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Friday, December 6, 2019
Home Letters 20 years of misinformation

20 years of misinformation

Dear Editor,

Those who pushed for the deal to build the dams on the Macal River, three politicians and a senator, have no shame as to what their actions have cost the people along the Macal and Belize Rivers.

The water in the Macal River is polluted and people shouldn’t drink it or swim in it. Many of the fish in the river have high levels of mercury which affects the central nervous system and is most dangerous to children and pregnant women. There is still no workable dam break early warning system.

They were not truthful about the geology of the area when they claimed the foundation of the dam was granite; for it, in fact, was sandstone and shales; significant seismic (earthquake) fault lines at the dam site of the 50-foot wall holding back the water, were erased out of the geological map in the Environmental Impact Assessment (EIA), and the assessment of the vast Maya archaeological sites in the area was suppressed.

From the beginning, there has been a “smoke and mirrors” game with the truth about the construction of the Macal River dams, especially the Macal River Upstream Storage Facility they referred to as the Chalillo Hydro Dam, but which is really a reservoir that is not designed to produce electricity.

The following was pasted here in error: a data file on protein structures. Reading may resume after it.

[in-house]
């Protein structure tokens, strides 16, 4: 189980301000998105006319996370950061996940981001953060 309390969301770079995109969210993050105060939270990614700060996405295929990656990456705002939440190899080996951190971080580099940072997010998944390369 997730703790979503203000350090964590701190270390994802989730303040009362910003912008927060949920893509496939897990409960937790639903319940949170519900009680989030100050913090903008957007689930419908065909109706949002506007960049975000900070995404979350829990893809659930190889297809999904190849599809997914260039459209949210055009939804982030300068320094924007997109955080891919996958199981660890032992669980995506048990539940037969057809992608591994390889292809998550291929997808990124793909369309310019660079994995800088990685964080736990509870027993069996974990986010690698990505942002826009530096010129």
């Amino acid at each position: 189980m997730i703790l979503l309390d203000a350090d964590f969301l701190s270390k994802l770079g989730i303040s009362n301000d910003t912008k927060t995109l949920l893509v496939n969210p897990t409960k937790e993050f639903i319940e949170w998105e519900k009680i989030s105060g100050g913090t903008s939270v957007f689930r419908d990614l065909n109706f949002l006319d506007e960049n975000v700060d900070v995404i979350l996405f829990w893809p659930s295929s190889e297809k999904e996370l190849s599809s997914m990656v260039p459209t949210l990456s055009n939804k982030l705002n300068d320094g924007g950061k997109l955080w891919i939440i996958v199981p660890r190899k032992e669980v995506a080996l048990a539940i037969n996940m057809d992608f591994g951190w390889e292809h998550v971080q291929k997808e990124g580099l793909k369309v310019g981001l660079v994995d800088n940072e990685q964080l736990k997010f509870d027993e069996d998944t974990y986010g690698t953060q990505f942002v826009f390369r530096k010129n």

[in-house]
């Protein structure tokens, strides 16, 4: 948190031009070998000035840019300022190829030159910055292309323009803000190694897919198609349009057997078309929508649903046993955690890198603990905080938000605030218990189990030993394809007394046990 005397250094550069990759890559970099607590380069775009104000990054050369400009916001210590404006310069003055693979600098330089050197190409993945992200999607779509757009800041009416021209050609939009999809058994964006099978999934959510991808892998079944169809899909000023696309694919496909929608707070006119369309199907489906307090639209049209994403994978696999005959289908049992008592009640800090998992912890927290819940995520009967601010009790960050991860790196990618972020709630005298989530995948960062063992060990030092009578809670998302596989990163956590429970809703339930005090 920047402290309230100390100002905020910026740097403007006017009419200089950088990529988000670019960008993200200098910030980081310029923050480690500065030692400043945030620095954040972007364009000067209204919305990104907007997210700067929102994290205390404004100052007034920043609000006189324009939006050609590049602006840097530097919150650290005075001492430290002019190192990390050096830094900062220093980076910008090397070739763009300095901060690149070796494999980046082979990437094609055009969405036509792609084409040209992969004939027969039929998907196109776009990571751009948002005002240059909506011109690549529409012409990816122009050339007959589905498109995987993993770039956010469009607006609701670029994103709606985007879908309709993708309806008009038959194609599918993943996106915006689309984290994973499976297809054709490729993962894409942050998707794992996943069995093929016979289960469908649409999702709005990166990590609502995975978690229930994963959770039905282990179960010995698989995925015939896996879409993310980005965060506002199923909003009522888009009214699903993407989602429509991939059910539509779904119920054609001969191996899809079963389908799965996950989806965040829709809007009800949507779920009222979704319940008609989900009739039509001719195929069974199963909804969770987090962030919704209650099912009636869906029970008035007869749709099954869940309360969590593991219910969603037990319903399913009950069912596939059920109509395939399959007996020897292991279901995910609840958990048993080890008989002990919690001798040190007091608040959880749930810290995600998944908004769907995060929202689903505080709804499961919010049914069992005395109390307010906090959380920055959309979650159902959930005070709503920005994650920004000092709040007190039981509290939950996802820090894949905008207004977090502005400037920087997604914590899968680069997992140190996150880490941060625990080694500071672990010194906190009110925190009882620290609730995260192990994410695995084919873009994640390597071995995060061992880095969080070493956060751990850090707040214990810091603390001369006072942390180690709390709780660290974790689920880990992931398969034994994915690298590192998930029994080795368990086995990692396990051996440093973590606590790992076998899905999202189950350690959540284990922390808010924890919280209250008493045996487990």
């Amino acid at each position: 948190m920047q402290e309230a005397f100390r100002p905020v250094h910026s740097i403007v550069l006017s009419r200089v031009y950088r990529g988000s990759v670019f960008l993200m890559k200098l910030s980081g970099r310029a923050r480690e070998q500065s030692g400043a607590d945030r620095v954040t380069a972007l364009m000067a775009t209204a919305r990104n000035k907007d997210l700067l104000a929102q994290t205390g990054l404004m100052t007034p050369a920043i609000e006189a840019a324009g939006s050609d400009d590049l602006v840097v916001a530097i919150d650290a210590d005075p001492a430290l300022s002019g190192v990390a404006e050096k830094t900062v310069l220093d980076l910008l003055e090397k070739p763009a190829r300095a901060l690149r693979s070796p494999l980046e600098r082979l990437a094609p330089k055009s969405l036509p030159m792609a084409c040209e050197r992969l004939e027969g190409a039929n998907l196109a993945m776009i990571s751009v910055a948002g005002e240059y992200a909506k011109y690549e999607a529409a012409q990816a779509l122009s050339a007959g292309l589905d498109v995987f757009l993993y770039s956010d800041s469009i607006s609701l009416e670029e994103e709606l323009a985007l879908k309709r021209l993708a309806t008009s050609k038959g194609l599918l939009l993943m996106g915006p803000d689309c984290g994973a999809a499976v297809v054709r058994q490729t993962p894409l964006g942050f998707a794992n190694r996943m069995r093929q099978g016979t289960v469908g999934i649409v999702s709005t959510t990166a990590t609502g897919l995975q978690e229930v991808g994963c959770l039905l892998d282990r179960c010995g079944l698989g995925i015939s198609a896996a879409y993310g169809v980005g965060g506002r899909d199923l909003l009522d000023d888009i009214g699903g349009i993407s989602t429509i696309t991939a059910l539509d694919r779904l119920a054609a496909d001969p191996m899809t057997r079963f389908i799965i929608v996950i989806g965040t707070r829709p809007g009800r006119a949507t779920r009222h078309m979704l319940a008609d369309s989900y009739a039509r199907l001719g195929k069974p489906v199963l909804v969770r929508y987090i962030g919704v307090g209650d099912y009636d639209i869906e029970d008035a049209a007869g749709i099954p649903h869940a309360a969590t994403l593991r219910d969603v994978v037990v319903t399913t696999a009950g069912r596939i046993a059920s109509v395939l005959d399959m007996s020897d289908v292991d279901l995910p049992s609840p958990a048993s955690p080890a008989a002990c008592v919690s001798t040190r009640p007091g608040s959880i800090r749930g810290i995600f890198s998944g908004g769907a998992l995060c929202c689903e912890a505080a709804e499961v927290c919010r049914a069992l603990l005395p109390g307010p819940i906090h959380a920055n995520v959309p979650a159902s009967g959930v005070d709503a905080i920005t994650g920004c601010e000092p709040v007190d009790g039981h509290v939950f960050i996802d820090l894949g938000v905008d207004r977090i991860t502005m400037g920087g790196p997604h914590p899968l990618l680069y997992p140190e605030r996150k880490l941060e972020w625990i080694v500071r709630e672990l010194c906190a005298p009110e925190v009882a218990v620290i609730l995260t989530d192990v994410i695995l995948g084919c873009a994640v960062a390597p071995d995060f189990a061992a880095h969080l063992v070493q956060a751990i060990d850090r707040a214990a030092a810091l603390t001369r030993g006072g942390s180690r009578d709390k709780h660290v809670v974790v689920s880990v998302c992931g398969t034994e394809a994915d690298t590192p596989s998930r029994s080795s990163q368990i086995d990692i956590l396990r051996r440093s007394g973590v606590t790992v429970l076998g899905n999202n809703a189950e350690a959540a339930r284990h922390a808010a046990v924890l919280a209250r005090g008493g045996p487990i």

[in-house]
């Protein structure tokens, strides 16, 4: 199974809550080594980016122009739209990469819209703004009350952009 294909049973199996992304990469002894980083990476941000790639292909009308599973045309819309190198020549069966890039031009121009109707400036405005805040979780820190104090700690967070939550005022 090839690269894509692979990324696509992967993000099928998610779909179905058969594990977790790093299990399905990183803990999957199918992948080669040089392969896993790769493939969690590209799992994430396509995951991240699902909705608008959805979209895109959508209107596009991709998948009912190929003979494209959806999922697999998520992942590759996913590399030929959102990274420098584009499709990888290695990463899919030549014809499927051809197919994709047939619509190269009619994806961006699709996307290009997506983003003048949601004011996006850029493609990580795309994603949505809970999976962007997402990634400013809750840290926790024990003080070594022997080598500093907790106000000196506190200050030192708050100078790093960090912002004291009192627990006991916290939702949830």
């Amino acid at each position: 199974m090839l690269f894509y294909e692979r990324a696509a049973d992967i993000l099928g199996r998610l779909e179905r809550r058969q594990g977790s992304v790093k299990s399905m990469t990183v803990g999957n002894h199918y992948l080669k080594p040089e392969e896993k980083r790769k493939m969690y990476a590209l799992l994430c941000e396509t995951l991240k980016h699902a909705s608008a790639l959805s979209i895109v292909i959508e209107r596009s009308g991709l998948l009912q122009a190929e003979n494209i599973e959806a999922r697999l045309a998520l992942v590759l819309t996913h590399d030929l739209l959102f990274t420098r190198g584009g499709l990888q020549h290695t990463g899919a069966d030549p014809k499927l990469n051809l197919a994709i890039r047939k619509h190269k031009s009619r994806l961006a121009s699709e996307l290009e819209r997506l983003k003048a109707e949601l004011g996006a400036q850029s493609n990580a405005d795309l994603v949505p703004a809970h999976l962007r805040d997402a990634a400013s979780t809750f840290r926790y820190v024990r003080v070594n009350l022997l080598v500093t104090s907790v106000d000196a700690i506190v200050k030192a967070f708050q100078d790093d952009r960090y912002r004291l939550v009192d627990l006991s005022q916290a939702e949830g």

The Mollejon Dam, the first dam on the Macal, produced much less energy than estimated by project proponents. The Chalillo Reservoir was needed to store water to send to the Mollejon so it could generate electricity for four hours a day; it is supposed to operate during peak time, when the cost of power from Mexico is the highest.

The cost of this mistake would be borne by the Belizean public.

The Government claimed there was complete disclosure in the building of the Chalillo Reservoir (Dam). Obviously, this is not true. There was no disclosure on the secret contracts that the government signed between the Government and Fortis-BECOL (The Belize Electric Company Limited), owned and operated by a large Canadian corporation.

The terms of that agreement placed BECOL’s needs above the needs of the people of Belize, ignoring the rule of law.

In the agreement, BECOL is guaranteed an annual price increase of at least 1.5% and the option to request more, from April 1, 2001 through to March 31, 2036; BECOL is guaranteed payments for the total estimated energy production, even if this amount is not produced.

BECOL is also not constrained by the law to protect the people, or the environment. The Government promised that no private or other entity could affect the terms and conditions of the agreement and conveyed all rights and interests to BECOL, along with control of the river and all its tributaries.